Venus Metals Corporation has hit returns of 5.8 and 3.6 per cent lithium dioxide from the latest round of exploration at its Henderson tenements near Menzies in WA.
Following the discovery of lithium-cesium-tantalum pegmatites at Henderson in February, assay results from 89 rock samples showed 29 had more than 100 parts-per-million lithium dioxide. The two highest results are from pegmatites at the Emerald SE prospect that has been identified as a priority area for drilling.
The prospect is along the Ballard fault and close to the Ida fault about 10km south of the company’s Snake Hill prospect.
A reverse-circulation drill rig has been contracted to test areas prospective for lithium in addition to gold targets identified from air core drilling last year.
Recent exploration has identified several outcropping pegmatite clusters over a strike length of about 20km along the Mt Ida/Ularring greenstone belt and close to the Ida fault.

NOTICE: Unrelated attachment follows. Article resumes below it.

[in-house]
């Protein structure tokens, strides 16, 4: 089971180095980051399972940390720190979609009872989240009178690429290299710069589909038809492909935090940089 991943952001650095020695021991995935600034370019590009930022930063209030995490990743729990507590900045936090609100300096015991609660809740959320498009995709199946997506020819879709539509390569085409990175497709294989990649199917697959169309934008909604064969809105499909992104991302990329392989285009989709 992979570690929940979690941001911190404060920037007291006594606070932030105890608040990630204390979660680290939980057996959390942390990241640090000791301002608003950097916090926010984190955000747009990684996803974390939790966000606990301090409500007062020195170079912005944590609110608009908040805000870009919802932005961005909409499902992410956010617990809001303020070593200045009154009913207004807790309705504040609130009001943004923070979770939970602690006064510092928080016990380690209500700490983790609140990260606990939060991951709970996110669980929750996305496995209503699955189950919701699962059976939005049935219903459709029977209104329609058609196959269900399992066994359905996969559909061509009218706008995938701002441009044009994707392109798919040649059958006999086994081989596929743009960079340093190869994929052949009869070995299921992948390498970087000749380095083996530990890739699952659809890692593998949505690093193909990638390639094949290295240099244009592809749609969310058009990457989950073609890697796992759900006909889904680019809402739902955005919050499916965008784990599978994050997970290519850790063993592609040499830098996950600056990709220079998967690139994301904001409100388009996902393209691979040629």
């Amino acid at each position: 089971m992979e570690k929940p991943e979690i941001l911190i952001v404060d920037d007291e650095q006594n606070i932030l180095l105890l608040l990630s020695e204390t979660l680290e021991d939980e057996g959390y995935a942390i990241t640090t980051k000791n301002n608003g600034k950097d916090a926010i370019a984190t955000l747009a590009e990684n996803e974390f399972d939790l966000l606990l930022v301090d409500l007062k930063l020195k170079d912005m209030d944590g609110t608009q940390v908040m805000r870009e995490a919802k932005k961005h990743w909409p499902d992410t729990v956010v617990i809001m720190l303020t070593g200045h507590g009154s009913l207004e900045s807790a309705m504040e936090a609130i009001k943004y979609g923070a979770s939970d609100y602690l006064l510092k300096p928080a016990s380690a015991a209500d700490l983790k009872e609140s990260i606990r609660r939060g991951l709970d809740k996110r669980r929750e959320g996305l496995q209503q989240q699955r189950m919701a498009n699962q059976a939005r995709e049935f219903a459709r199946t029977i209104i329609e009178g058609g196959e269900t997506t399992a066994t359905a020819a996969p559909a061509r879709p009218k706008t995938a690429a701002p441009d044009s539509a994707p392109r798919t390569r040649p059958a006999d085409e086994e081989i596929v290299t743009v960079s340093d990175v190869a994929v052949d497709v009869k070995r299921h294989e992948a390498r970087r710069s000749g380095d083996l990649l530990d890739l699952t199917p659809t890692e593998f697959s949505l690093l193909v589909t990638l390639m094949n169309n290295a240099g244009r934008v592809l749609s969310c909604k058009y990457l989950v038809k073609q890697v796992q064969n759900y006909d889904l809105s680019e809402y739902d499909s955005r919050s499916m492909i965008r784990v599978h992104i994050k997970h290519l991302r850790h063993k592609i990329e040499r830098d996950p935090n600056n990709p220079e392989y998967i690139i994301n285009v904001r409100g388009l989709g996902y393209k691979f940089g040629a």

Venus says the Emerald SE area is of particular interest because of its high density of outcropping pegmatites with high lithium content. The next stage of exploration will drill-test prospective pegmatites and is expected to start next month.
The area looks to be a hub for battery mineral exploration with Red Dirt Metals finding spodumene-bearing lithium pegmatites at its Mt Ida project last year, about 10km from Venus’ tenure. The region includes Ora Banda Mining’s lepidolite-rich pegmatite tenure south of the Henderson project.
Lithium is one of the world’s most sought-after metals on the back of increased electric vehicle production. Demand for the resource has rocketed recently and there is a strong belief this trend could linger as the world moves towards cleaner energy.
Australia produces about 20 per cent of the world’s lithium, mostly from the hard-rock mining of spodumene.
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